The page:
With a number of the First Team squad away on international duty, Assistant Manager Michael Lindeman reveals the impact it has on the Club.
Fulham can boast a host of international players from all across the globe, with many involved for their countries in FIFA World Cup Qualifiers, Under-21 matches, friendlies and other international competition.
The debate over Club vs. Country has been a long-held topic within the game, and Lindeman believes that it is a double-edged sword. On the one hand, there’s the travel and fatigue that accompany overseas fixtures and the inevitable risk of injury, but players no doubt develop when tested on the international stage.
“It depends on your situation in the league,” he told the official website. “Sometimes a manager will want to keep the momentum going and the break isn’t easy. For us, it’s never easy because most of our international players have to travel a long way.
“If, for example, you have an international game just three days before the first Barclays Premier League game [as we did this season] and Bryan Ruiz has to travel all the way to Costa Rica and back then it is tough.”
Indeed, Ruiz was left out of the starting XI against Sunderland, with Pajtim Kasami grabbing his chance to impress by scoring the winning goal. But, with more players heading away to play games last Friday and tomorrow, Lindeman is wary of how long they will take to recover.
“Even when we went to a training camp in Costa Rica and spent more than a week there, it took the staff almost seven days to recover,” he said. “So can you imagine a player going to Costa Rica for just a few days? Now with Fernando [Amorebieta] heading to Venezuela, it doesn’t help our preparation much.
“It’s mainly tiredness. Normally the fitness is there, but a few of them will pick up knocks and you just pray that they come back healthy. That’s the physical part, but there’s also the mental part which constitutes jet-lag and the impact that travelling can have on a player.”
Fulham has a string of internationally recognised players with the likes of Ruiz and Amorebieta in Central/South America; Alexander Kačaniklić, Aaron Hughes, Brede Hangeland, Philippe Senderos, Giorgos Karagounis, and new signing Elsad Zverotić closer to home in Europe; and even as far away as the Philippines, for whom goalkeeper Neil Etheridge plays.
“It says something for Fulham that the Club has so many internationals, as if you didn’t it would be a bad sign,” Lindeman added. “We are proud that our players have risen to represent their country for sure.
“Playing at that level does help them develop, as they play against some of the best players in the world and experience different styles of football. When you play in an international, you can see how far along you have come and where you are. It’s something you can’t get from staying at home and playing friendlies - it’s also a chance for the younger players to improve off the pitch as well as on it.”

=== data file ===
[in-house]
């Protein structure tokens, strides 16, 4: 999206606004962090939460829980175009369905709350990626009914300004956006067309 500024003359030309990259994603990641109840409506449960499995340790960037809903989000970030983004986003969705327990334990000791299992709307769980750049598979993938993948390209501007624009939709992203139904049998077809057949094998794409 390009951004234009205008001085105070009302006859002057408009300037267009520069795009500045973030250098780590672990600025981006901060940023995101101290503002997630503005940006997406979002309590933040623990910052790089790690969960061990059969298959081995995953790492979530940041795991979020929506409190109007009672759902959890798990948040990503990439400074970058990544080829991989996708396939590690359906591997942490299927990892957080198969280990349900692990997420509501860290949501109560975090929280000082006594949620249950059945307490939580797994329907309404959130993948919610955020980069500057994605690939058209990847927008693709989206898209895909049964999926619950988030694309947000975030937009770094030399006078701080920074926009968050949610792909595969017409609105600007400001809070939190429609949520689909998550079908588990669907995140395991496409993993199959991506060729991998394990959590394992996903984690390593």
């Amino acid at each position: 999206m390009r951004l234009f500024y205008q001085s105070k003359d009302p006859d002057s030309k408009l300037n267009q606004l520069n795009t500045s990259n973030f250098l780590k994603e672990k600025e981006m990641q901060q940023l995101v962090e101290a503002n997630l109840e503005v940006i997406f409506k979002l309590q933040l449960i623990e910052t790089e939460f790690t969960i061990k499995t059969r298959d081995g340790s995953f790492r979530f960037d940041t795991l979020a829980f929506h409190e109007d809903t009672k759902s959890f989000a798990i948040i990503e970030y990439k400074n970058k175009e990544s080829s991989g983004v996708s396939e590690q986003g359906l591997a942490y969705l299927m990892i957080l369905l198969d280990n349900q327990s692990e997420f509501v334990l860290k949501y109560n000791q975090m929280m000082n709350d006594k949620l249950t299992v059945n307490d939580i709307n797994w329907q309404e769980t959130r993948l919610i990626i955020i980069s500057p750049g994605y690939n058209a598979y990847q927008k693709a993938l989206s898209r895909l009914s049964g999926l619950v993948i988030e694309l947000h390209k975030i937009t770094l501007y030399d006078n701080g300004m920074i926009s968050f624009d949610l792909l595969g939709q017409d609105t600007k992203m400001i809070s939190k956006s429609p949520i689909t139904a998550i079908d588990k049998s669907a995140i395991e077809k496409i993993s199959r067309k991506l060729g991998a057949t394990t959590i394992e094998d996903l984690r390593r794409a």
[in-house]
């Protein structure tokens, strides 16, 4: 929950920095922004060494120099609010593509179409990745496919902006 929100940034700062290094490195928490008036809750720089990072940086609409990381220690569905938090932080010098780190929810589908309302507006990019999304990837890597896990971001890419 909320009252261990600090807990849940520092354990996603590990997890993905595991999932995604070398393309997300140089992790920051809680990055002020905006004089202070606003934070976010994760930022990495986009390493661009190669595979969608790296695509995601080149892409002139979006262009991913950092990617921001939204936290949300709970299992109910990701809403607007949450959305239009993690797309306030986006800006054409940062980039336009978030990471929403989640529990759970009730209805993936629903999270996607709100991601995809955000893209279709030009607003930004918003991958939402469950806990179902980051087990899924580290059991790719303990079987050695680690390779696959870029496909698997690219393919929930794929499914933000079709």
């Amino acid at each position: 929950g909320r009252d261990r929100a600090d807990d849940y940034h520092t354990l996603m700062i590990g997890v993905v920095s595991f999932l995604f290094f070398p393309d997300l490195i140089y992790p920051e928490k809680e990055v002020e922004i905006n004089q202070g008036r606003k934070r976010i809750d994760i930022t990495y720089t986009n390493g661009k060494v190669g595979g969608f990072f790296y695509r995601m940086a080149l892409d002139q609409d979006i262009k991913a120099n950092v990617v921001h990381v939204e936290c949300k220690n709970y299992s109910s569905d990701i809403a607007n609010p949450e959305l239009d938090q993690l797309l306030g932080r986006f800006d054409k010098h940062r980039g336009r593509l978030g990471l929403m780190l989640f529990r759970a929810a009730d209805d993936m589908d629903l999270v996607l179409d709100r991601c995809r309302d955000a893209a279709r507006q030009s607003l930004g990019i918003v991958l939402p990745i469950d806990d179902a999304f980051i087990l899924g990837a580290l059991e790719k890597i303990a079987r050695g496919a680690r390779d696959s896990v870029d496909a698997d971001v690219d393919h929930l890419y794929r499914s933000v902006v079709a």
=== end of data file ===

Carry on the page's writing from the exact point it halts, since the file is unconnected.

Our preparation for the West Bromwich Albion game on 14th September may take a bit of a battering as Lindeman reveals there’s not a lot you can work on tactically with so many absent, but it seems that those left behind are keen to impress.
“Tactically you can’t do that much,” he said. “You can give the players who are still here individual pointers over things, but the main thing is that you have to keep up with the cycle that we are in. Last week we played 11 vs. 11 and the aerobic endurance stayed up, so that was good. Usually you’ll see them training harder than normal actually.
“The players who come back are normally at pretty much the same level. But they don’t train too hard when they are out there because everything is more focused on tactics and match preparation. When the players return on Wednesday, we have only got three days to get them fit and fresh again and gel the group together as a team to face West Brom. We can work more individually, and on their weaknesses, but when there are spaces around, the ones who stay here double their efforts because you can’t hide!”
Indeed with some away, it’s a good chance for the next generation of Fulham youngsters to prove themselves as they hope to catch Manager Martin Jol’s eye.
“It’s a good thing to play with the Under-21s during this time,” he added. “It gives the Manager a chance to see how they cope against Premier League players and that’s always good. For the youngsters it’s great because they get to test themselves and they know how hard it is once the game is over. They get to showcase their skills to the Manager and there’s a lot of benefits to that.”